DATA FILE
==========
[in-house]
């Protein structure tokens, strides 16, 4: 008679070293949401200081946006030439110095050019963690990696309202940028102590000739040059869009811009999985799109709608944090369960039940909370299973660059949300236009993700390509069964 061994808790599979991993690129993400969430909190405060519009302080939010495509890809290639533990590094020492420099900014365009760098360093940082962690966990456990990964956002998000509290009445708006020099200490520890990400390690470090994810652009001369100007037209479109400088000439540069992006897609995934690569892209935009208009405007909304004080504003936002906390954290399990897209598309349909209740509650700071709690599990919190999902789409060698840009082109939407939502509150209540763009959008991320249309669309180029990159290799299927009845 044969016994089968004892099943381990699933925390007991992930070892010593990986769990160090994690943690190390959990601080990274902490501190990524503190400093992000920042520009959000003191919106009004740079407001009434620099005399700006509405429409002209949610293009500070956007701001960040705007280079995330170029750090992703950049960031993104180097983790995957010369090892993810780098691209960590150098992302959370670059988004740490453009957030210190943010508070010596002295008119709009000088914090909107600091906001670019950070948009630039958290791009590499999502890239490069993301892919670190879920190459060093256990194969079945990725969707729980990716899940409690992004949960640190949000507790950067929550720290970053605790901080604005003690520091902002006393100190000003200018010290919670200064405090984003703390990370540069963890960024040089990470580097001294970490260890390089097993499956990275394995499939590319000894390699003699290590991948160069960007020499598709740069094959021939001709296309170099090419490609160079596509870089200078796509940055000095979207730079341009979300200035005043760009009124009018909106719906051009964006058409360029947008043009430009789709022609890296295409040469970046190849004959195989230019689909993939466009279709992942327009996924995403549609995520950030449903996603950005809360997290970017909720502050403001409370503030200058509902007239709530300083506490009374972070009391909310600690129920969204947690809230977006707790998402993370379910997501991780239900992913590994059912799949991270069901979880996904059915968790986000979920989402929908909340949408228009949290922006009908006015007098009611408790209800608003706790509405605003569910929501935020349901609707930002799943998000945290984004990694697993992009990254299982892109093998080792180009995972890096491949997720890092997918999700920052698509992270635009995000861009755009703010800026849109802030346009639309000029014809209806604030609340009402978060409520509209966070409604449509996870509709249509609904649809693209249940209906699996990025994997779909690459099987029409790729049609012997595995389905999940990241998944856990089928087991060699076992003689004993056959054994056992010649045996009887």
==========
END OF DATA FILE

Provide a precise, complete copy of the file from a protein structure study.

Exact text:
[in-house]
């Protein structure tokens, strides 16, 4: 008679070293949401200081946006030439110095050019963690990696309202940028102590000739040059869009811009999985799109709608944090369960039940909370299973660059949300236009993700390509069964 061994808790599979991993690129993400969430909190405060519009302080939010495509890809290639533990590094020492420099900014365009760098360093940082962690966990456990990964956002998000509290009445708006020099200490520890990400390690470090994810652009001369100007037209479109400088000439540069992006897609995934690569892209935009208009405007909304004080504003936002906390954290399990897209598309349909209740509650700071709690599990919190999902789409060698840009082109939407939502509150209540763009959008991320249309669309180029990159290799299927009845 044969016994089968004892099943381990699933925390007991992930070892010593990986769990160090994690943690190390959990601080990274902490501190990524503190400093992000920042520009959000003191919106009004740079407001009434620099005399700006509405429409002209949610293009500070956007701001960040705007280079995330170029750090992703950049960031993104180097983790995957010369090892993810780098691209960590150098992302959370670059988004740490453009957030210190943010508070010596002295008119709009000088914090909107600091906001670019950070948009630039958290791009590499999502890239490069993301892919670190879920190459060093256990194969079945990725969707729980990716899940409690992004949960640190949000507790950067929550720290970053605790901080604005003690520091902002006393100190000003200018010290919670200064405090984003703390990370540069963890960024040089990470580097001294970490260890390089097993499956990275394995499939590319000894390699003699290590991948160069960007020499598709740069094959021939001709296309170099090419490609160079596509870089200078796509940055000095979207730079341009979300200035005043760009009124009018909106719906051009964006058409360029947008043009430009789709022609890296295409040469970046190849004959195989230019689909993939466009279709992942327009996924995403549609995520950030449903996603950005809360997290970017909720502050403001409370503030200058509902007239709530300083506490009374972070009391909310600690129920969204947690809230977006707790998402993370379910997501991780239900992913590994059912799949991270069901979880996904059915968790986000979920989402929908909340949408228009949290922006009908006015007098009611408790209800608003706790509405605003569910929501935020349901609707930002799943998000945290984004990694697993992009990254299982892109093998080792180009995972890096491949997720890092997918999700920052698509992270635009995000861009755009703010800026849109802030346009639309000029014809209806604030609340009402978060409520509209966070409604449509996870509709249509609904649809693209249940209906699996990025994997779909690459099987029409790729049609012997595995389905999940990241998944856990089928087991060699076992003689004993056959054994056992010649045996009887």